Heavy Table editor James Norton and I pondered this question over dinner at the Lowry Hill restaurant last week as we picked through sandwiches and slurped down a chocolate egg cream and lemon soda. In between bites of corned beef and potato knish, we came to four main conclusions, which we present below:

1. Rye was a victim of its own hype.

I’m not sure if it was Rye’s ownership and management that set the bar so high or the eager deli hounds who stalked the Hennepin Avenue space to make sure they entered as soon as the open sign popped up, but the talk around town was that Rye was the Second Coming of Deli. I reviewed the initial press release we received back in October, and it made fairly modest claims, calling Rye “a moderately priced delicatessen and bar serving Jewish and East European style foods modernized for contemporary tastes” without much of the hyperbole we often see in these releases. But somehow the hype grew with such intensity that swarms hit up the deli in its first few weeks expecting a pastrami (aka “smoked meat”) sandwich that would instantly export them to the Lower East Side of New York. And nope, Rye’s food just isn’t at that level because…

Kate N.G. Sommers / Heavy Table

2. The meat is drastically underseasoned.

My first dish at Rye was the smoked meat hash, and it was so lacking in seasoning that I dumped half the contents of the salt shaker onto the potato-pepper-meat jumble. Lack of salt usually isn’t the problem with cured meats — in fact, it’s more often the opposite. But after tasting the corned beef, smoked meat, chopped liver, and brisket, James and I agreed. The meats’ texture and tenderness were on point, but when the dominant flavor coming through upon biting into James’ Reason for Rye sandwich was the rye bread and not the meat, there’s a problem. It wasn’t that the ingredients in and of themselves were bad. We felt like they were made from good quality stuff. It’s just that there wasn’t much oomph, and there was nothing in that sandwich — or any of the other meat dishes we tried — that made us crave it.

3. There’s no excuse for a bad chocolate egg cream — or erratic service.

A chocolate egg cream is comprised of three ingredients: milk, chocolate syrup, and soda water. When those ingredients are blended in the proper ratio, it’s creamy, chocolately bliss. When they’re not, it’s fizzy, watered-down chocolate milk. Unfortunately, that’s what we got at Rye.

That egg cream is an apt metaphor for the service we’ve received at Rye, too. At successful restaurants, everyone, from the cashier to the bartender to the busser, provides consistent, excellent service. But at Rye, we’ve received a mix — friendly counter service but gruff table service, or vice versa. On a previous visit, an employee handed one of us a to-go box before lunch was finished — in a half-empty restaurant. To win some true raves, Rye needs consistency in this area — and especially for those beloved egg creams.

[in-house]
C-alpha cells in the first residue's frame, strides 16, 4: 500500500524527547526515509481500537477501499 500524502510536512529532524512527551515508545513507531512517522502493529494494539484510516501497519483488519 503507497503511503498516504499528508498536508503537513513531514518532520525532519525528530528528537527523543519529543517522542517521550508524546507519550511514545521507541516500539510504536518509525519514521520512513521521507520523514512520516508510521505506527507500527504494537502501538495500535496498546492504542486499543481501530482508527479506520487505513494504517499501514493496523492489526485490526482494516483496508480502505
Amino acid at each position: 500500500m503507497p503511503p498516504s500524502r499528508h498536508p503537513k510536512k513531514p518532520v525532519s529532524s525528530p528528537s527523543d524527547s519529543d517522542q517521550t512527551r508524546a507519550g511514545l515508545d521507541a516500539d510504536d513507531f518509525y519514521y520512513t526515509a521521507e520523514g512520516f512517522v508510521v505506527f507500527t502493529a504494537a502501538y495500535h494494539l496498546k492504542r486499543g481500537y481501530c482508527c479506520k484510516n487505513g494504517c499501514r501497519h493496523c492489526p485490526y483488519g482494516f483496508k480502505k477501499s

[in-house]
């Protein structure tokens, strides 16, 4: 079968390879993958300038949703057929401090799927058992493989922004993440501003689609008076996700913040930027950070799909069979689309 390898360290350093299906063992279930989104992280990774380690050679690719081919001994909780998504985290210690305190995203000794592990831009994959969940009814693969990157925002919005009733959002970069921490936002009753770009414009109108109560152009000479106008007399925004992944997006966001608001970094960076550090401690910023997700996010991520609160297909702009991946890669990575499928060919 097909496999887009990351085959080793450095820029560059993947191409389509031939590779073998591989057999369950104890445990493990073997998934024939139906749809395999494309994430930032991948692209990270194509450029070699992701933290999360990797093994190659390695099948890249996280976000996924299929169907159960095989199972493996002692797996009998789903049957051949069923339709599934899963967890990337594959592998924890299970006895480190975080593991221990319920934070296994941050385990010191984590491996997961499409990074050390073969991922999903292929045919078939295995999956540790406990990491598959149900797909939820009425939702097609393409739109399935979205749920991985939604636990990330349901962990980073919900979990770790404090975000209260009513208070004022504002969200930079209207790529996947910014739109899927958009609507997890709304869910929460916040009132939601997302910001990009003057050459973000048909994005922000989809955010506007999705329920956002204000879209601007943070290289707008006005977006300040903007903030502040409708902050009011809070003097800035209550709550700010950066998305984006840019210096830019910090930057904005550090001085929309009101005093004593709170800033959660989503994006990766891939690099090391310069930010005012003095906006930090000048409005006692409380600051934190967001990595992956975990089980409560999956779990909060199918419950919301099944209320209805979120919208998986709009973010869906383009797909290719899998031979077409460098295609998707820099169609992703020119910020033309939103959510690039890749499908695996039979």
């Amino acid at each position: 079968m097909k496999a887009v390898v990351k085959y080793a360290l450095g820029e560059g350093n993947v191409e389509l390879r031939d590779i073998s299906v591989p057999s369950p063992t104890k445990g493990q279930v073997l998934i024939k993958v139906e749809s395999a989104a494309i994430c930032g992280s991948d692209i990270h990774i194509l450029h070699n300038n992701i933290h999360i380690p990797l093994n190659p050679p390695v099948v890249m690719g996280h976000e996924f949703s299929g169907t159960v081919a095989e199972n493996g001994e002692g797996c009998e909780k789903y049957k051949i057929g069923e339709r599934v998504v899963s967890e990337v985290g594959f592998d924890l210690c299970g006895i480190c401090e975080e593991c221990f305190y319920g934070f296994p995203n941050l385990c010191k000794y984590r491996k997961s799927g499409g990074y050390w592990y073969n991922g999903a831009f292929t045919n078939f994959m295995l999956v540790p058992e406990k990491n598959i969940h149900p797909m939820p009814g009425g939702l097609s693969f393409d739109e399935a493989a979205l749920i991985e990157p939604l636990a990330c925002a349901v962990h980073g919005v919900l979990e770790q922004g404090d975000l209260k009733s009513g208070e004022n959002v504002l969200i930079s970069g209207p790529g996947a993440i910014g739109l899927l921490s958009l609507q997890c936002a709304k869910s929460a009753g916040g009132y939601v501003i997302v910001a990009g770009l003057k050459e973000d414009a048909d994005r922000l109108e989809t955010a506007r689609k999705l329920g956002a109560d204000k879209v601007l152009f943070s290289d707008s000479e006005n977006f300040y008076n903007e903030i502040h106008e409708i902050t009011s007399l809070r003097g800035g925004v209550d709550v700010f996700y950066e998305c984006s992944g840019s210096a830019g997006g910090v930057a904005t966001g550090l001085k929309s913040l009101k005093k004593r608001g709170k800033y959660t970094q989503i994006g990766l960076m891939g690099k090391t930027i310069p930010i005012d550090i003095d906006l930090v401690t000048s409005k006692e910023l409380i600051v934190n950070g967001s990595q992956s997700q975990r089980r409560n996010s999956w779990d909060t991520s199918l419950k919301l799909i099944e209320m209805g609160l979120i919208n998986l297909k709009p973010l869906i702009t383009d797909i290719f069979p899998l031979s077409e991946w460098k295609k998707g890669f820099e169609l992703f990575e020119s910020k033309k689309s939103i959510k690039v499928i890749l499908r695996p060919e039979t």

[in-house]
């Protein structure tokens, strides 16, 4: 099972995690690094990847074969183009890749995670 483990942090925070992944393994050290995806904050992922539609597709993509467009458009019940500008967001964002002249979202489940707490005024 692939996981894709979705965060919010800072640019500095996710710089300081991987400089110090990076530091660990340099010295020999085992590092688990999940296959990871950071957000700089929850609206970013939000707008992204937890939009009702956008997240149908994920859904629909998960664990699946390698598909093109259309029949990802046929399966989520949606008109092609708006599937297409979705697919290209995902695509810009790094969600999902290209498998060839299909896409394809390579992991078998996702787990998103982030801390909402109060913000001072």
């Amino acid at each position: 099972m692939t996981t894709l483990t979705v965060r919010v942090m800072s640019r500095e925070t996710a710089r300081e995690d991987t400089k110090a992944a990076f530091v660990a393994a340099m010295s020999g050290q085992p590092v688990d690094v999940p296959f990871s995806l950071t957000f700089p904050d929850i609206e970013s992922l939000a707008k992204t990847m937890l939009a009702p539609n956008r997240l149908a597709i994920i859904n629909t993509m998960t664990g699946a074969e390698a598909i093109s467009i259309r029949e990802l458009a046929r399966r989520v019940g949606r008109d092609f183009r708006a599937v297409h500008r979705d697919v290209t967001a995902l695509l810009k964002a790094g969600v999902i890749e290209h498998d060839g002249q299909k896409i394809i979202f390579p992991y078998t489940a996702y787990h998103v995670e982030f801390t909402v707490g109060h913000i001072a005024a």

Kate N.G. Sommers / Heavy Table

4. The bakery is for real.

As in real good. The rugelach, black and white cookies, and chocolate babka have been the highlights of our meals at Rye. In particular, the rugelach demonstrated a flakiness and filling-to-pastry ratio that made it on par with some of the best New York versions we’ve tried, and the frosting on the black and white cookies is out of this world. The babka would be better served if it were sliced to order so the pieces wouldn’t dry out, but the yeasty, chocolately flavor hits all the right notes. The dough encompassing the filling of the potato knish exhibited similar skill — golden, toothsome, and not too thick. The underseasoned filling paled in comparison to the delicate crust. Rye better keep its pastry chef because that’s what will keep us coming back — especially with rugelach priced at 80 cents each.

So to Rye or not to Rye? Here’s the deal: Go in with the modest expectations you would have at Mort’s, Cecil’s, or any other local deli. You may find a dish — or cookie — you love, or you could be seriously underwhelmed. This isn’t the kick-ass deli many of us prayed for, but after so many years of wishful thinking, will the Twin Cities ever get a deli that lives up to our idealized standard? I’m not betting on it.

Rye Deli, 1930 Hennepin Ave, Minneapolis, MN 55403; 612.871.1200


Rye Deli Judged Again and Morning Roundup

How a woman named Sarah Kowal is working to raise money to found WeatherVane Creamery, a River Falls, WI-based “Wisconsin-only specialty shop and café featuring farmstead, artisan and specialty cheeses”; winter-grown Minnesota sprouts from Pyramid Sprouters; reviews of Baldy’s BBQ in Lakeville and Zamboni’s Pizza in St. Paul; a new WACSO sketch (hangin’ at Starbucks in Minneapolis); Rick weighs in on the controversial Rye Deli; and how to make a Wisconsin (i.e. brandy) Old Fashioned.

Dr. Chocolate’s Chocolate Chateau and Morning Roundup

A look at the craft brews of Green Bay; WCCO makes a case for Detello’s in Eden Prairie as the Twin Cities’ best pizza place; Rick rounds up local restaurants that will make holiday entertaining a little easier, does a Q&A with Trout Caviar author Brett Laidlaw (here’s ours) and presents a roundup of winter farmers markets; Iggers reviews Rye Deli; a profile of Dunbarton Blue cheese; Fargo-Moorhead’s Pizza Nico and Samurai reviewed; and, finally, is Stephanie Match yankin’ us by reporting that “Dr. Chocolate’s Chocolate Chateau wants to be a four story business that includes an eatery, gift shop, museum, and event center all dedicated to chocolate”? I certainly hope not. They do at least appear to have a logo, albeit one designed for $295. And they’re claiming to be the world’s largest gourmet chocolate store, which seems sort of cheeky at this point.